Hack job: Gillette tries to teach men ‘social justice’, meets massive online backlash
As of Monday evening, the clip had over 122,000 dislikes and counting on YouTube (a 1:10 like:dislike ratio), with negative comments accumulating faster than they can be removed.
Featuring the tagline “The best men can be,” the clip presents a litany of negative stereotypes of male behaviors while a voiceover emphasizes that “we can’t laugh it off, making the same excuses.” Then, after shaming men by lumping them all with the worst of their sex and displaying reenactments of their transgressions against women and bullied children, the video shows a man stand up for a passing woman’s virtue – and trigger a torrent of progressive interference by his previously passive fellow males.Also on rt.com Toxic masculinity: American Psychological Association says it’s bad to be a man
The mockery was swift and merciless.
Honest to gods, I came here to say nearly the same. Give me a sharp instrument to shave my beard, not to cut my balls off. #BoycottGillette— Ejder Memis (@_sHx_) January 15, 2019
Gillette's new market pic.twitter.com/Pmaw2Y4bS0— Brian G (@dogbackwards_) January 14, 2019
Woke Gillette comment section winner right here. 😂😂😂 pic.twitter.com/i1qIJCtwfa— Dataracer (@Dataracer117) January 15, 2019
Although some tried to criticize more constructively.
It is undeniable that all humans should always strive to better themselves; to be more inquisitive; kinder; less violent; less envious; more cooperative, etc. However, human frailties are not restricted to one sex. Please stop pathologizing the "disease" of being male. @Gillettehttps://t.co/CAxGadDiD6— Gad Saad (@GadSaad) January 14, 2019
Gillette is “aiming to inspire change by acknowledging that the old saying ‘Boys Will Be Boys’ is not an excuse,” Gillette’s North American brand director Pankaj Bhalla told the Wall Street Journal. “We want to hold ourselves to a higher standard, and hope all the men we serve will come along on that journey to find our ‘best’ together.”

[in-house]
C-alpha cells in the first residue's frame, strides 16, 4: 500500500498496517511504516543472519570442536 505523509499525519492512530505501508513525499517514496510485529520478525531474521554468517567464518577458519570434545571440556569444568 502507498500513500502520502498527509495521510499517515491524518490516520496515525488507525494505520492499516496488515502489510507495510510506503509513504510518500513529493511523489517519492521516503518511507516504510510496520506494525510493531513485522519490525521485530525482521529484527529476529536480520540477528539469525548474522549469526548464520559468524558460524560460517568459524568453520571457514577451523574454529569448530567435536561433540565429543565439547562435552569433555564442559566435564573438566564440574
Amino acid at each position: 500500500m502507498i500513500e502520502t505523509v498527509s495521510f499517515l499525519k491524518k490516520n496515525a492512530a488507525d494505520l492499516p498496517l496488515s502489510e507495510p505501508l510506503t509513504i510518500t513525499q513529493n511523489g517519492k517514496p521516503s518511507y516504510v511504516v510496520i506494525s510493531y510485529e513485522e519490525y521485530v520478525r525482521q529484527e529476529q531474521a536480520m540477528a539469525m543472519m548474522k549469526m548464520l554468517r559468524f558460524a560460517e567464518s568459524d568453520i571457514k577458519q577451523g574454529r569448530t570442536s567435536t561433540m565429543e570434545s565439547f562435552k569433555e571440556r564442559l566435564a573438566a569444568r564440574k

Because there’s nothing men want more from their razors than a meaningful life journey.
Men weren’t the only ones put off.
As the mother of a twenty something son, I am beyond tired of men being made out to be villains. I never once was unable to say no, unable to be heard or progress in my field because of men. #wokegobroke— KariB57 (@Karin89783044) January 14, 2019
I am a woman who uses Gillette razors and this even bothers me. https://t.co/scHGQdCpgJ— Ashley Rae Goldenberg (@Communism_Kills) January 14, 2019
Holy guacamole is this a hundred times worse than I anticipated. Conflating toddler boys innocently roughhousing with Terry Crews & actual women experiencing sexual assault isn’t woke. It’s somehow misandrist & misogynist at the same time. https://t.co/RYZ9QDD3gS— Tiana Lowe (@TianaTheFirst) January 14, 2019
Some questioned Gillette's business acumen.
Huge congratulations to #Gillette's advertising company & marketing department.It takes a bucket load of liberal talent to tank a brand with a preachy, smarmy, anti-man ad while trying to sell men razor blades.Way to spend several million bucks, #Gillette...— Paddy Manning ن (@PaddyJManning) January 14, 2019
Going to keep an eye on @Gillette's stock prices over the coming weeks. This is going to be brutal. What an insulting and disgusting ad.— Brandon Morse (@TheBrandonMorse) January 14, 2019
Yes. All men are horrible predators, unless they meet an acceptable liberal stereotype. And I’m sure those are the only folks you want investing in P&G. #WishGranted— Michael Pritt (@TheeMikePritt) January 15, 2019
Gillette had its defenders, of course, but they were few and far between.
Gillette released a new ad called "The Best That Men Can Be" about the impact that seeing men doing the right thing can have on young boys... I have never seen a YouTube comments section more filled with whining man babies. pic.twitter.com/jeGkG8ZM6m— Alex Anastassiou (@alexanasta_) January 14, 2019
Ironically, the ad’s director Kim Gehrig was chosen through Gillette parent company Procter & Gamble's partnership with Free the Bid, a program launched to increase female representation among ad directors.
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